Have you finished your Christmas shopping? Do you still have a few things to pick up for the kids? Are there still a few toys that you want to nab and stuff under the tree with the rest? Well, stop right there! According to science, you don’t need to buy your kid all that shit this holiday season.

Image: Giphy

Watching kids open presents is one of the best parts of the holiday season. But it seems that the older they get, the faster they power through unwrapping.

Before you can even sit on the couch with your morning coffee, there is an explosion of wrapping paper, bows flying across the room, toys spread around the floor, and the kid is done and ready to move on.

Image: Giphy

According to Scary Mommy, a study done at the University of Toledo suggests that you can actually help your kid by giving them fewer toys this holiday season. Science suggests that a child who has fewer toys will have a better quality of play time. A child will be more creative with fewer toys!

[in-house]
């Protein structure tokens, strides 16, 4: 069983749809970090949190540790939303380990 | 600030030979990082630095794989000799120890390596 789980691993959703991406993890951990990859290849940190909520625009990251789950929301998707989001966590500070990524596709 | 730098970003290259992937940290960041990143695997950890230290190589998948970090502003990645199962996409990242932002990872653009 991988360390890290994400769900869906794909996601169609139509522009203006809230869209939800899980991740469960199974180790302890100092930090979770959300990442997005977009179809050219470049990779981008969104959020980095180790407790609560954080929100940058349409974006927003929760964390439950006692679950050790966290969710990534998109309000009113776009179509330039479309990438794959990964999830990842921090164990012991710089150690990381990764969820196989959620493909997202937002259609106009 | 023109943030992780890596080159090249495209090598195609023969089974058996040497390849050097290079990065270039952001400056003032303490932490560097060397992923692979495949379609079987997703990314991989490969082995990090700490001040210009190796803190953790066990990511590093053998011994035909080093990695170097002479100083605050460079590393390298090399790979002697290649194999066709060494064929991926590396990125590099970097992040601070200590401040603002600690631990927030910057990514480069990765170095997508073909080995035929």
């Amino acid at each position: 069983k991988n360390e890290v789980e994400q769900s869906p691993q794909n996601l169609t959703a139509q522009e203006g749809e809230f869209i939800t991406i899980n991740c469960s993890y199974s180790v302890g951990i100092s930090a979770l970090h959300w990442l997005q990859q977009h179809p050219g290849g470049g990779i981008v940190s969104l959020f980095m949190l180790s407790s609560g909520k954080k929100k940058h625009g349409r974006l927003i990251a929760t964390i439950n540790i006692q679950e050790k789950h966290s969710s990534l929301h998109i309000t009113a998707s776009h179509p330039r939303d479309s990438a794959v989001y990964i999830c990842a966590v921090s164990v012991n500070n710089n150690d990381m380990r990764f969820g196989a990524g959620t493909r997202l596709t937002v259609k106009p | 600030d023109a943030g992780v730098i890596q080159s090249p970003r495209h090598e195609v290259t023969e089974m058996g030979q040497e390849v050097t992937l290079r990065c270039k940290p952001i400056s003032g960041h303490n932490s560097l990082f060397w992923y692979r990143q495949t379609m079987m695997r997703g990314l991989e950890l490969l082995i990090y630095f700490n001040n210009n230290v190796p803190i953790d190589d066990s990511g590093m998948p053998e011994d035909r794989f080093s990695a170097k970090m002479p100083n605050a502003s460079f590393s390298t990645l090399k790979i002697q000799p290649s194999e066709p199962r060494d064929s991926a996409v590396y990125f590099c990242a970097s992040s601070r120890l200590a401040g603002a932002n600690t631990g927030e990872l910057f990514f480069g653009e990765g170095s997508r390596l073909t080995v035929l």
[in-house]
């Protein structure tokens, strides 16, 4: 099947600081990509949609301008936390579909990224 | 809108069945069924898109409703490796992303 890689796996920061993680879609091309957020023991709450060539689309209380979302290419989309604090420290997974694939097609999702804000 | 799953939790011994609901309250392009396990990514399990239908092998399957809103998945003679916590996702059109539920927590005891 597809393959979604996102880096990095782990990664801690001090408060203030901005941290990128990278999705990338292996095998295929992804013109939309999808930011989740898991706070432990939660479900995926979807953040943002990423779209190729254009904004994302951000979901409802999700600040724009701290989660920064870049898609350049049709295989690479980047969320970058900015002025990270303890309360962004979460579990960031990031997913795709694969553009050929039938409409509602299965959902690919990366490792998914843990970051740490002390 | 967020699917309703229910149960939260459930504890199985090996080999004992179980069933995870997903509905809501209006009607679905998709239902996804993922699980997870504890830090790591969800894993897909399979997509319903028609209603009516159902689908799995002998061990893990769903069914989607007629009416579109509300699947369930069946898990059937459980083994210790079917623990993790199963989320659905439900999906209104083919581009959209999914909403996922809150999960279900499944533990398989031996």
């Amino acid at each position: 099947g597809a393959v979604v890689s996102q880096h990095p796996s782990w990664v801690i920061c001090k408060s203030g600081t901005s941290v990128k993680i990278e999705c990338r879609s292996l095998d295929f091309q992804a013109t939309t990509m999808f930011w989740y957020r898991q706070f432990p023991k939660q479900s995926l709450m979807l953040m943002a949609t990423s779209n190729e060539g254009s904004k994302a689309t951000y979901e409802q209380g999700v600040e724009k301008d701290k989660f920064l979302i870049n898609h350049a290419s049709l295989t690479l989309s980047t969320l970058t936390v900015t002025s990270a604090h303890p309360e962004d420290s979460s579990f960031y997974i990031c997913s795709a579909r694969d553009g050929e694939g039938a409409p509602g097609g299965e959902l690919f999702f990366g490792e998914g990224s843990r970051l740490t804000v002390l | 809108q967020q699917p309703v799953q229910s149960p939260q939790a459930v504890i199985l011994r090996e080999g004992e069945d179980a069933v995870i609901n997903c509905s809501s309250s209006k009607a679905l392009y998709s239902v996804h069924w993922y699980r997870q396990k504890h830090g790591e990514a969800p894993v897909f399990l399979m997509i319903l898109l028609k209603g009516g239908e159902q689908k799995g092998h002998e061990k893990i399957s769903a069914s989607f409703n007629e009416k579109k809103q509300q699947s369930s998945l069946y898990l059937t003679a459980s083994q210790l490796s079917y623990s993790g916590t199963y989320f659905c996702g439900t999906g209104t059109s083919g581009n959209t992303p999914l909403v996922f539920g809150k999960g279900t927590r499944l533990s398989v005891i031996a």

“When provided with fewer toys in the environment, toddlers engage in longer periods of play with a single toy, allowing better focus to explore and play more creatively,” the study noted.

The study watched kids between the ages of 18 to 30 months playing. What they discovered was that kids who had a lot of toy options bounced from toy to toy quickly. Every parent knows what that looks like. A kid picks up a toy, plays with it for a minute, and then throws it away forever like it never existed.

Now you have a scientific reason not to buy your kid all those stupid little toys they are always asking for! Not only will it save you money, but it will help your child be more creative!

Of course, Christmas morning wouldn’t be the same without a floor filled with presents. So, how do you give your child fewer toys, but the same amount of presents? I’m a big fan of wrapping up toys they already have to throw them off their guard. Or, better yet, if you have an older child, wrapping individual pairs of underpants – always a solid gift.

What do you think of this study? Will you still buy your kid a bunch of toys this holiday season?

(Image: Pixabay/jill111)